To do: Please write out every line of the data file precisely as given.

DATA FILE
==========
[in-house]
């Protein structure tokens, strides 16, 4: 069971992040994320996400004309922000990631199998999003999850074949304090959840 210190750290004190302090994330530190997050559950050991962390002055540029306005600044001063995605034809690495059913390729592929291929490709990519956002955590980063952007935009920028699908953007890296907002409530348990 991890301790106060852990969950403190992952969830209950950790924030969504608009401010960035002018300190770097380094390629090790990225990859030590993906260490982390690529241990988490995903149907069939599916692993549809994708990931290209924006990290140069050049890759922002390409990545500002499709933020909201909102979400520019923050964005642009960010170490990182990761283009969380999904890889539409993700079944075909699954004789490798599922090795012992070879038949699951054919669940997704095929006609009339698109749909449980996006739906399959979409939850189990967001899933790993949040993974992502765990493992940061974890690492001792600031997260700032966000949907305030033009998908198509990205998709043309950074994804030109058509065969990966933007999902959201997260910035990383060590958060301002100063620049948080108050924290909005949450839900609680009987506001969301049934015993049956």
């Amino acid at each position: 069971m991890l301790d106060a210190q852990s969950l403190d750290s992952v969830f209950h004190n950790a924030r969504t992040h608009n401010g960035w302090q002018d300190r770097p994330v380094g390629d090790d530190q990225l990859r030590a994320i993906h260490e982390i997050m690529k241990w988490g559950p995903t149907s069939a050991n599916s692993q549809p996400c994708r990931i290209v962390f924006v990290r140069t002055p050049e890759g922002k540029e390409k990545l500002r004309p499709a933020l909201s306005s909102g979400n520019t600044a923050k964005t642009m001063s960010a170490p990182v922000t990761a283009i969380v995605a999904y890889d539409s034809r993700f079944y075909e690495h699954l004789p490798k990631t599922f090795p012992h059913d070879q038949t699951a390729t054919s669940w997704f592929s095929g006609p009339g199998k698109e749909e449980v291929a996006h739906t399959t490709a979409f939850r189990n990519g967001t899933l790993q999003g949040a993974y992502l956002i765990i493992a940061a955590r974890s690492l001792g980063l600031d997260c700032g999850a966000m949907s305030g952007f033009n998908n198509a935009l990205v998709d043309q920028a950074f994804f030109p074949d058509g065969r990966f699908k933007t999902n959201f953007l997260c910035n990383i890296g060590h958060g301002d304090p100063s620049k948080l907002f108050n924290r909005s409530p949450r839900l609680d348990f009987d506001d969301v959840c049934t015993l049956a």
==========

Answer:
[in-house]
């Protein structure tokens, strides 16, 4: 069971992040994320996400004309922000990631199998999003999850074949304090959840 210190750290004190302090994330530190997050559950050991962390002055540029306005600044001063995605034809690495059913390729592929291929490709990519956002955590980063952007935009920028699908953007890296907002409530348990 991890301790106060852990969950403190992952969830209950950790924030969504608009401010960035002018300190770097380094390629090790990225990859030590993906260490982390690529241990988490995903149907069939599916692993549809994708990931290209924006990290140069050049890759922002390409990545500002499709933020909201909102979400520019923050964005642009960010170490990182990761283009969380999904890889539409993700079944075909699954004789490798599922090795012992070879038949699951054919669940997704095929006609009339698109749909449980996006739906399959979409939850189990967001899933790993949040993974992502765990493992940061974890690492001792600031997260700032966000949907305030033009998908198509990205998709043309950074994804030109058509065969990966933007999902959201997260910035990383060590958060301002100063620049948080108050924290909005949450839900609680009987506001969301049934015993049956």
């Amino acid at each position: 069971m991890l301790d106060a210190q852990s969950l403190d750290s992952v969830f209950h004190n950790a924030r969504t992040h608009n401010g960035w302090q002018d300190r770097p994330v380094g390629d090790d530190q990225l990859r030590a994320i993906h260490e982390i997050m690529k241990w988490g559950p995903t149907s069939a050991n599916s692993q549809p996400c994708r990931i290209v962390f924006v990290r140069t002055p050049e890759g922002k540029e390409k990545l500002r004309p499709a933020l909201s306005s909102g979400n520019t600044a923050k964005t642009m001063s960010a170490p990182v922000t990761a283009i969380v995605a999904y890889d539409s034809r993700f079944y075909e690495h699954l004789p490798k990631t599922f090795p012992h059913d070879q038949t699951a390729t054919s669940w997704f592929s095929g006609p009339g199998k698109e749909e449980v291929a996006h739906t399959t490709a979409f939850r189990n990519g967001t899933l790993q999003g949040a993974y992502l956002i765990i493992a940061a955590r974890s690492l001792g980063l600031d997260c700032g999850a966000m949907s305030g952007f033009n998908n198509a935009l990205v998709d043309q920028a950074f994804f030109p074949d058509g065969r990966f699908k933007t999902n959201f953007l997260c910035n990383i890296g060590h958060g301002d304090p100063s620049k948080l907002f108050n924290r909005s409530p949450r839900l609680d348990f009987d506001d969301v959840c049934t015993l049956a």